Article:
Henri Massue marquis de Ruvigny Viscount Galway

9 April 1648- 3 September 1720

Portrait of Galway

Galway's background and early career

Galway was born1 as Henri de Massue in Paris on 9 April 1648. He was the son of Henri de Massué marquis de Ruvigny (1605-1689) deputy of the Protestants to the king, and Marie Tallemant de Rambouillet. His younger brother was named De la Caillemotte. Henri joined the French army and served with distinction up to 1685, when he was a brigadier. That year the revocation of the edict of Nantes compelled the family to flee and finally settle in Greenwich. Even so De Ruvigny seems to have retained some credit with Louis XIV because he was allowed to retain his estate in France.

Galway serving William III

When his brother De la Caillemotte was killed on the Boyne in 1690 Henri offered his services to William III. He was made a major general and got Schomberg's Huguenot cavalry regiment. He then served under Athlone in the taking of Athlone and the battle of Aughrim. In the latter he greatly distinguished himself. William then made Henri Viscount of Galway in November 1692 and gave him confiscated lands in Ireland to support himself.

In 1693 Galway was at Neerwinden where he again signaled himself and was afterwards promoted to Lieutenant General. During the battle he was captured but, knowing he would be killed for treason, some old acquaintances let him go. In 1694 Galway was sent to support Savoy as commander of an expeditionary force and envoy2. After the Duke of Savoy switched sides Galway started the retreat of parts of this force in November 1696. In 1697 he was made Lord Justice of Ireland, a post he held up to 1701.

Galway left his mark on the history of Ireland by founding the town of Portarlington. Here a few hundred Huguenot families settled and so established an enclave of French culture in Ireland. Personally Galway gained little from his Irish lands because the Commons quickly revoked the grant.

Galway during the Spanish Succession War

Confronted with the meager English compensation for his zeal Galway must have enjoyed his appointment as colonel of the Dutch Horse guards on 7 August 17013. Galway came into the high command again when England was dissatisfied with Schomberg's conduct in the 1704 Portuguese campaign. He arrived in Portugal on 10 August 1704 but did not succeed in accomplishing much that year. 1705 saw him again in command of the English troops in Portugal, which were nominally under an old Portuguese general. In fact the actual command was rotated on a weekly basis between Galway, Fagel and a Portuguese general. The campaign started with the siege and successful assault of Valencia de Alcantara under Fagel's command. On 22 May Galway then took Albuquerque by capitulation. Next the allies tried to do battle with Tessé, but he evaded them. After the summer pause the allies started the siege of Badajoz in 1705. Here Galway lost the lower part of his right arm to a cannonball. In the end the siege of Badajoz failed due to some serious initial mistakes on the allied side.

In 1706 Das Minas commanded the alliance army. It got an early success when it conquered Alcantara on 16 April and took a big booty. Against the protests of Galway and others the Portuguese then opted to take Ciudad Rodrigo which was taken on 27 May. In June the alliance then marched on Salamanca, where it was welcomed on 7 June. On 25 June the alliance army entered Madrid, but on 28 July it decided to march in the direction of Catalunia and later the kingdom of Valencia.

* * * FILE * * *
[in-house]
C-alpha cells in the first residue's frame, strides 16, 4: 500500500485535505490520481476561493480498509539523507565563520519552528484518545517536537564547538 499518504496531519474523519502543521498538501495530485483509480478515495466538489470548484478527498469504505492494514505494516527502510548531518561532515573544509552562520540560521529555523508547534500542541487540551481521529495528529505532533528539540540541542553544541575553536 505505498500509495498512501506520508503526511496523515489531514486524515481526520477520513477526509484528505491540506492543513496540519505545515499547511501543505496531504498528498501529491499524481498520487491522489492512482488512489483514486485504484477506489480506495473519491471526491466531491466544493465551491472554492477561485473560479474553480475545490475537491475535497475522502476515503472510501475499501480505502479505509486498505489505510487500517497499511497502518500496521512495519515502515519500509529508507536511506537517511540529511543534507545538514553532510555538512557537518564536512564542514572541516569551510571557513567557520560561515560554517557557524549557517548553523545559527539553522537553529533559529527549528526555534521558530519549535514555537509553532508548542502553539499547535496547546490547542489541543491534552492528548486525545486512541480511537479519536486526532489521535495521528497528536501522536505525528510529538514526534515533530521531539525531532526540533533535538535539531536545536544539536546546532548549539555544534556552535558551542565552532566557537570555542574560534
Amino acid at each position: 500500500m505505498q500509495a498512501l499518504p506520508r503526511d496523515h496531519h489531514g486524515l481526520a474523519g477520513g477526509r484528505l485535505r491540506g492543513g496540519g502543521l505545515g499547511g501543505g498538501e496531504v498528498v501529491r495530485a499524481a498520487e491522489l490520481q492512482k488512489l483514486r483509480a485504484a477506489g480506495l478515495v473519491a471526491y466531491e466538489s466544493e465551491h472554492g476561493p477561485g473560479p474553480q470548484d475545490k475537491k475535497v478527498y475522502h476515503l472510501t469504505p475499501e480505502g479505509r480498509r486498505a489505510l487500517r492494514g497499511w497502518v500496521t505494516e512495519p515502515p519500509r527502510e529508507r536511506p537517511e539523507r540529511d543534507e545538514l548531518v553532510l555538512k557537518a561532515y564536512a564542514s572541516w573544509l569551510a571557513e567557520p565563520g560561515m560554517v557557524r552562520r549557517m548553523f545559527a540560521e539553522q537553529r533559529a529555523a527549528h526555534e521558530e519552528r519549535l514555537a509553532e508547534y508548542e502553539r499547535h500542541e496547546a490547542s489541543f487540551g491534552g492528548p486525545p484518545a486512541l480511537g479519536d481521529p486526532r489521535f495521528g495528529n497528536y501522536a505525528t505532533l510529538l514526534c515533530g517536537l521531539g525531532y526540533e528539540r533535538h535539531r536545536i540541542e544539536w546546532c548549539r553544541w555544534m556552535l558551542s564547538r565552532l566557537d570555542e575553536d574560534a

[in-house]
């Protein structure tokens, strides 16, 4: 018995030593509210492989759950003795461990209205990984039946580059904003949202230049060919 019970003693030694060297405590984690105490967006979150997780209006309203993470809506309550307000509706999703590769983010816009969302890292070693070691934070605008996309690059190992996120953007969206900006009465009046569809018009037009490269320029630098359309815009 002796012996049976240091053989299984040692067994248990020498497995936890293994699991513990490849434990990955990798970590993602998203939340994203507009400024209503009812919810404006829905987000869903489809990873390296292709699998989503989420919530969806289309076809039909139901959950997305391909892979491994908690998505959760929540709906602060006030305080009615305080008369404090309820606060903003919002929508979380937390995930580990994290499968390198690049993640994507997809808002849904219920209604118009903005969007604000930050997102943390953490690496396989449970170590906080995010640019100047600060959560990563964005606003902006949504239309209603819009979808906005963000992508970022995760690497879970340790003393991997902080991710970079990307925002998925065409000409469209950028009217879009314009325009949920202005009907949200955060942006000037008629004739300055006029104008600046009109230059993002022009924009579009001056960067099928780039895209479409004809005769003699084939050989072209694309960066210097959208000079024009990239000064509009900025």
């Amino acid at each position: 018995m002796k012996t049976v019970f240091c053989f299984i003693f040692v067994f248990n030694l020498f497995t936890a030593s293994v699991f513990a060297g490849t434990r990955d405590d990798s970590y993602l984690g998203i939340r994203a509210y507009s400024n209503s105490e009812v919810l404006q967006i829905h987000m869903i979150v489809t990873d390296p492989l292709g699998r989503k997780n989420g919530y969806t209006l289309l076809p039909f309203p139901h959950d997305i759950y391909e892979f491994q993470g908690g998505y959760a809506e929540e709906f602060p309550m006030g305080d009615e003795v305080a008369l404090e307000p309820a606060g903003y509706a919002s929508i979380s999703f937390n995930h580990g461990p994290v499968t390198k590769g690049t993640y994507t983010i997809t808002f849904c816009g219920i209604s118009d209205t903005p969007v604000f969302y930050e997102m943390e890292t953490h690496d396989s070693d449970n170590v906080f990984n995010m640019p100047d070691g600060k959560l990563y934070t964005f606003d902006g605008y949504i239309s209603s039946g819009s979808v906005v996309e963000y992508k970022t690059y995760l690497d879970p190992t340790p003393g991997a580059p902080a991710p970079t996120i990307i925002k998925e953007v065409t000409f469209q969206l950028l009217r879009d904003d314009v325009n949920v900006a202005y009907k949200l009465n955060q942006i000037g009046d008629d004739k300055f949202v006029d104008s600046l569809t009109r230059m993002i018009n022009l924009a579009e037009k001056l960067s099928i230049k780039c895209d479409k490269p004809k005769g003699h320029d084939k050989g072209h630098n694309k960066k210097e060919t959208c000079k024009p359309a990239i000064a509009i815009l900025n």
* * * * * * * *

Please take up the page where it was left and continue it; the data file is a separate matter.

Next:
1707 saw Galway again in command of the English troops but also in supreme command. At Almanza he suffered a terrible defeat against Berwick who had a vast majority over him. Here he was wounded in his face by two saber cuts. After Almanza Galway seems to have done reasonably well on the defensive, but this could not redress the damage suffered at Almanza. In 1708 he returned to Portugal to command the English troops there and be the English envoy. In 1709 he then fought in the lost battle of La Gudina, but suffered only minor losses. However, for his military career this new defeat seems to have spelled the end.

Galway after the Spanish Succession War

After the war Galway again became Lord Justice of Ireland and lived out his life in Portarlington.

Generalship of Galway

Galway does not feature in the list of great commanders. Let's say that one cannot doubt his personal courage and one also cannot doubt that on occasion he performed excellently when commanding part of an army. However, on the occasions that Galway was supreme commander he failed. This was true, but perhaps excusable, for the siege of Badajoz and the battle of La Gudina. However, in the case of the battle of Almanza Galway's conduct cannot stand up to scrutiny. At Almanza Galway was outnumbered 3:5 or perhaps even 1:2. Trying to force a battle in such circumstances meant taking a huge risk. Doing so outside of one's territory can however only be classified as irresponsible or ignorant. Sometimes people try to excuse Galway for his decision by stating that he had to fight in order to save the kingdom of Valencia. Perhaps this is true, but this could just as well have been done closer to his own lines of communication. Doing battle would still have been a great risk, but the consequences of loosing would have been far less serious. Therefore, in my opinion Galway was not a competent supreme commander, however successful he may have been in subordinate command.

Career

Service record

Notes

1) Details of Galway's life can be found in Histoire des réfugiés protestants de France by Charles Weiss
2) Staatse Leger VIII/I Page 521
3) Staatse Leger VII Page 449 about these appointments